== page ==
More than a century after it was planted as a sapling in a doctor's yard, a 10-story-tall sequoia has taken up residence down the street to make way for an expansion of St. Luke's Boise (Idaho) Medical Center.
As a gift to the city, St. Luke's Health System spent about $300,000 to move the 98-foot, 800,000-pound tree the two blocks to Fort Boise Park late last month. "We understand the importance of this tree to this community," said Anita Kissée, a spokeswoman for St. Luke's. Cutting it down "was never even an option."
More than 100 years ago naturalist John Muir sent four sequoia seedlings to Emile Grandjean, a conservation-minded professional forester and early employee of the U.S. Forest Service in Idaho. Of the four sequoias from Muir's seedlings, the only one that still exists is the one that was moved. It originally stood in the yard of Drs. Fred and Alice Pittenger, who planted it next to their home around 1912.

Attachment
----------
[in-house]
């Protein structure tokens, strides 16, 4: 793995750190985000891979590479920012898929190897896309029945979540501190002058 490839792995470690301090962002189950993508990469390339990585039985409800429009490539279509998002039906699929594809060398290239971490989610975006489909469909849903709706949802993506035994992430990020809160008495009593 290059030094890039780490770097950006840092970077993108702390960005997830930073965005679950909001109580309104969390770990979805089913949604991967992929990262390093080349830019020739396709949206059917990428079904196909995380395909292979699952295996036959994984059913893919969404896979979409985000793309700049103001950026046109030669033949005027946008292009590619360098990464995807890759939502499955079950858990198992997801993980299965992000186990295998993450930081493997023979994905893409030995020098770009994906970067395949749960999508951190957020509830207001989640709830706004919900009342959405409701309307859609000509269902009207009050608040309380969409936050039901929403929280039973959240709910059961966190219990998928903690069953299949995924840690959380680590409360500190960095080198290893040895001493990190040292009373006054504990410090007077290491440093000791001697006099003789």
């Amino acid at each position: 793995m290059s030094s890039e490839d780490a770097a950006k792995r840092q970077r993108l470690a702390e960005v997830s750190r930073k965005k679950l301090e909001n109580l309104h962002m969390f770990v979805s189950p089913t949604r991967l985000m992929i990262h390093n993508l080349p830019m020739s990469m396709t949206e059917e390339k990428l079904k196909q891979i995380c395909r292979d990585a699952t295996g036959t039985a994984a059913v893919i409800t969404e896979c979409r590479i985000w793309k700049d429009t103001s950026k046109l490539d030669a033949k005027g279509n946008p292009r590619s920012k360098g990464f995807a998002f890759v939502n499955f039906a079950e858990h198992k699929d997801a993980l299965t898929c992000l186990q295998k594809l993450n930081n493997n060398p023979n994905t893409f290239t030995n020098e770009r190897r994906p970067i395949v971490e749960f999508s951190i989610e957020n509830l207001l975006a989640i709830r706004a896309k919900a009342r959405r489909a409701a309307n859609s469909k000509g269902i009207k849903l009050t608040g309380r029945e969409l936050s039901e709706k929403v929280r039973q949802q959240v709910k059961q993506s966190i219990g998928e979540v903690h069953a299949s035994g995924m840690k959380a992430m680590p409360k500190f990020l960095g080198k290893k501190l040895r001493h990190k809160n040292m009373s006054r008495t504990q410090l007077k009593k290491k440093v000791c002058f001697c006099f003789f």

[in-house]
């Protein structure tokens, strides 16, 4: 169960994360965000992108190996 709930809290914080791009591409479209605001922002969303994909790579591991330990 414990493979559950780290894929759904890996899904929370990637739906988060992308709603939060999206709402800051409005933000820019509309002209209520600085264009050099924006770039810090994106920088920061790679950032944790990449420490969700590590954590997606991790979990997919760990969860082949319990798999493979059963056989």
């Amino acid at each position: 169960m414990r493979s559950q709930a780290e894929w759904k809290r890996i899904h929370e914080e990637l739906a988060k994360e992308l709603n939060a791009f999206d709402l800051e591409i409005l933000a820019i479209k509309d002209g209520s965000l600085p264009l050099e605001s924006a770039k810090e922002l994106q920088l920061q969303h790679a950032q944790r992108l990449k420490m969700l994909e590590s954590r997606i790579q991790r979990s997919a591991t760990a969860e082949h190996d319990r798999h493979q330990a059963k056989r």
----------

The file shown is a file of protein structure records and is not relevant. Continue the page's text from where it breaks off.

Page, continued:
The tree was moved by Environmental Design, which specializes in moving large trees. "This was one of the largest (we've) ever moved when measured by height and girth," said David Cox, western region vice president of the company.
So far "the tree seems happy, but we are keeping a close eye out for anything unusual," Cox said. "I wish the heat wave would subside."
In all, Cox's team spent about a month working on the project, with 12 men involved in the actual move, which took roughly 10 hours.